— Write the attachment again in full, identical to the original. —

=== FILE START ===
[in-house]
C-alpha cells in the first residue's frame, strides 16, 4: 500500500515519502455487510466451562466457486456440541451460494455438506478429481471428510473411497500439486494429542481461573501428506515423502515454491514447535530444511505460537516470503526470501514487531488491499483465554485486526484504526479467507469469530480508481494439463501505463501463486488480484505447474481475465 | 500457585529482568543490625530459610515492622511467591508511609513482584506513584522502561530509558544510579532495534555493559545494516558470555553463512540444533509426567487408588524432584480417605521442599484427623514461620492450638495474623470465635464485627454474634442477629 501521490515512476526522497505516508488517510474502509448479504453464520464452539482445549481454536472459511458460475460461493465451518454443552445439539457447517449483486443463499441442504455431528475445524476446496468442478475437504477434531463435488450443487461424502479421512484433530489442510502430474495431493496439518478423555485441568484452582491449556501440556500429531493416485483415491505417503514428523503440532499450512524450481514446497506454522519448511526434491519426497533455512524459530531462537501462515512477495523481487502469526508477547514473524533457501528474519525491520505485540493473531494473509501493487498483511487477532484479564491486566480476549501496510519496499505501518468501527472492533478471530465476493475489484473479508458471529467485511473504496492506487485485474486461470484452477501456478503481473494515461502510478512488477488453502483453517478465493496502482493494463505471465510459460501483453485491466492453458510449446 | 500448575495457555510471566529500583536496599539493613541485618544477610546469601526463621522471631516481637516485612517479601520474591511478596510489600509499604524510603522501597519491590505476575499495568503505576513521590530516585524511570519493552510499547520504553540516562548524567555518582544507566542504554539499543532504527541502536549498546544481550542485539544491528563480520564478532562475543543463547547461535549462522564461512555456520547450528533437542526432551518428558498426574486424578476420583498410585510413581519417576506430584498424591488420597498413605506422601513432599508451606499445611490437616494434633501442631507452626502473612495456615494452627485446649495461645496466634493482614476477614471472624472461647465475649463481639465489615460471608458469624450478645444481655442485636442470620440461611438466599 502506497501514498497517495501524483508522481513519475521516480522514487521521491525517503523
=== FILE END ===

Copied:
[in-house]
C-alpha cells in the first residue's frame, strides 16, 4: 500500500515519502455487510466451562466457486456440541451460494455438506478429481471428510473411497500439486494429542481461573501428506515423502515454491514447535530444511505460537516470503526470501514487531488491499483465554485486526484504526479467507469469530480508481494439463501505463501463486488480484505447474481475465 | 500457585529482568543490625530459610515492622511467591508511609513482584506513584522502561530509558544510579532495534555493559545494516558470555553463512540444533509426567487408588524432584480417605521442599484427623514461620492450638495474623470465635464485627454474634442477629 501521490515512476526522497505516508488517510474502509448479504453464520464452539482445549481454536472459511458460475460461493465451518454443552445439539457447517449483486443463499441442504455431528475445524476446496468442478475437504477434531463435488450443487461424502479421512484433530489442510502430474495431493496439518478423555485441568484452582491449556501440556500429531493416485483415491505417503514428523503440532499450512524450481514446497506454522519448511526434491519426497533455512524459530531462537501462515512477495523481487502469526508477547514473524533457501528474519525491520505485540493473531494473509501493487498483511487477532484479564491486566480476549501496510519496499505501518468501527472492533478471530465476493475489484473479508458471529467485511473504496492506487485485474486461470484452477501456478503481473494515461502510478512488477488453502483453517478465493496502482493494463505471465510459460501483453485491466492453458510449446 | 500448575495457555510471566529500583536496599539493613541485618544477610546469601526463621522471631516481637516485612517479601520474591511478596510489600509499604524510603522501597519491590505476575499495568503505576513521590530516585524511570519493552510499547520504553540516562548524567555518582544507566542504554539499543532504527541502536549498546544481550542485539544491528563480520564478532562475543543463547547461535549462522564461512555456520547450528533437542526432551518428558498426574486424578476420583498410585510413581519417576506430584498424591488420597498413605506422601513432599508451606499445611490437616494434633501442631507452626502473612495456615494452627485446649495461645496466634493482614476477614471472624472461647465475649463481639465489615460471608458469624450478645444481655442485636442470620440461611438466599 502506497501514498497517495501524483508522481513519475521516480522514487521521491525517503523